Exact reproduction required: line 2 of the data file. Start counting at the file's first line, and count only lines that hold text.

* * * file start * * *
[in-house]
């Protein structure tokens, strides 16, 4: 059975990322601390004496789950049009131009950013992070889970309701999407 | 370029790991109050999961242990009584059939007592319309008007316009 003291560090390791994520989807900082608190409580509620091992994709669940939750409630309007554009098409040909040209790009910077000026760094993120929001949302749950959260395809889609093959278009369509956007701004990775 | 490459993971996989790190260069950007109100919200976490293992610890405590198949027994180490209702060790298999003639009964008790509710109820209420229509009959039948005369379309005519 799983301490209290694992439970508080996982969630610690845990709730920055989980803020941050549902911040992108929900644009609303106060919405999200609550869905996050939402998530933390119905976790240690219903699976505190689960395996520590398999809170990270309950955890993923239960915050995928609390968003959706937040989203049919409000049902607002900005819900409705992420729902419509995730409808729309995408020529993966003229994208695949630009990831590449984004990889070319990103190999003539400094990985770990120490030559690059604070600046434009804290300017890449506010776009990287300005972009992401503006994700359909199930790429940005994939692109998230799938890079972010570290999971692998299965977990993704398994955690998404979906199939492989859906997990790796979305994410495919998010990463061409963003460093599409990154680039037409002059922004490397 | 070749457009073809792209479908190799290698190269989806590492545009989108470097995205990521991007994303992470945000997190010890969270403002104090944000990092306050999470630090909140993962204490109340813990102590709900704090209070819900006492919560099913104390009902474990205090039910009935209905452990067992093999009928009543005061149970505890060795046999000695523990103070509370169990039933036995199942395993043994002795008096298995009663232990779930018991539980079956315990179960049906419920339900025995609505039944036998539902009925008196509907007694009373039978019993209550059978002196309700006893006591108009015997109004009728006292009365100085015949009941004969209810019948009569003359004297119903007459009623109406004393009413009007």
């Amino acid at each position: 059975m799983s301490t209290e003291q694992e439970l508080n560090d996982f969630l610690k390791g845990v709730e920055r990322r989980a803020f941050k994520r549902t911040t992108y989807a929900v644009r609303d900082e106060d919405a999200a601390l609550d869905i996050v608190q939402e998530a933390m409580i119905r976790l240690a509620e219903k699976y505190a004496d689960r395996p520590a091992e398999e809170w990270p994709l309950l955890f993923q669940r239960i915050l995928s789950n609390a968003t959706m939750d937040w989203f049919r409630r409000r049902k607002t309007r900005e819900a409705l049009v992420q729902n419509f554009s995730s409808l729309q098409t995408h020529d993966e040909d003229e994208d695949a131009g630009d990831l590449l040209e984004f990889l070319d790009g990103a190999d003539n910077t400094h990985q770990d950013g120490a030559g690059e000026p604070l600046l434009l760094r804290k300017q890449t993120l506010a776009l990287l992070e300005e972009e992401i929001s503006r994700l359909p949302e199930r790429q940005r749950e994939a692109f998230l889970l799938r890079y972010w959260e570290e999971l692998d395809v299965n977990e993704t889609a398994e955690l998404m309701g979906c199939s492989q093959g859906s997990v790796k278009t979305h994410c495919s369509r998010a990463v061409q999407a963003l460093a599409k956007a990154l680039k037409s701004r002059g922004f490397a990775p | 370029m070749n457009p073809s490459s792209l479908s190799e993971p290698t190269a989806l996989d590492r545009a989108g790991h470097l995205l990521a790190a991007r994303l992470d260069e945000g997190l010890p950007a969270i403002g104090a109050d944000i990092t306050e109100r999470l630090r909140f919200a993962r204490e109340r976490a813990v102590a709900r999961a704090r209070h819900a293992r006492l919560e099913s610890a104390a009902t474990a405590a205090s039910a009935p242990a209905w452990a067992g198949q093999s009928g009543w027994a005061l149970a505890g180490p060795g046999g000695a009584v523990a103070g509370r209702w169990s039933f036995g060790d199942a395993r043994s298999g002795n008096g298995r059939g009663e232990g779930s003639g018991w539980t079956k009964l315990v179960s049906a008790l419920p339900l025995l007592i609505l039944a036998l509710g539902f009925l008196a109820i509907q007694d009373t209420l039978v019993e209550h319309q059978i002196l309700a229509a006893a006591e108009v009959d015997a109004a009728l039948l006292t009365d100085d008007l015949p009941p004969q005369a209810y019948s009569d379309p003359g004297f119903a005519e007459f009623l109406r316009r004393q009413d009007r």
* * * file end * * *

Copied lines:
């Protein structure tokens, strides 16, 4: 059975990322601390004496789950049009131009950013992070889970309701999407 | 370029790991109050999961242990009584059939007592319309008007316009 003291560090390791994520989807900082608190409580509620091992994709669940939750409630309007554009098409040909040209790009910077000026760094993120929001949302749950959260395809889609093959278009369509956007701004990775 | 490459993971996989790190260069950007109100919200976490293992610890405590198949027994180490209702060790298999003639009964008790509710109820209420229509009959039948005369379309005519 799983301490209290694992439970508080996982969630610690845990709730920055989980803020941050549902911040992108929900644009609303106060919405999200609550869905996050939402998530933390119905976790240690219903699976505190689960395996520590398999809170990270309950955890993923239960915050995928609390968003959706937040989203049919409000049902607002900005819900409705992420729902419509995730409808729309995408020529993966003229994208695949630009990831590449984004990889070319990103190999003539400094990985770990120490030559690059604070600046434009804290300017890449506010776009990287300005972009992401503006994700359909199930790429940005994939692109998230799938890079972010570290999971692998299965977990993704398994955690998404979906199939492989859906997990790796979305994410495919998010990463061409963003460093599409990154680039037409002059922004490397 | 070749457009073809792209479908190799290698190269989806590492545009989108470097995205990521991007994303992470945000997190010890969270403002104090944000990092306050999470630090909140993962204490109340813990102590709900704090209070819900006492919560099913104390009902474990205090039910009935209905452990067992093999009928009543005061149970505890060795046999000695523990103070509370169990039933036995199942395993043994002795008096298995009663232990779930018991539980079956315990179960049906419920339900025995609505039944036998539902009925008196509907007694009373039978019993209550059978002196309700006893006591108009015997109004009728006292009365100085015949009941004969209810019948009569003359004297119903007459009623109406004393009413009007």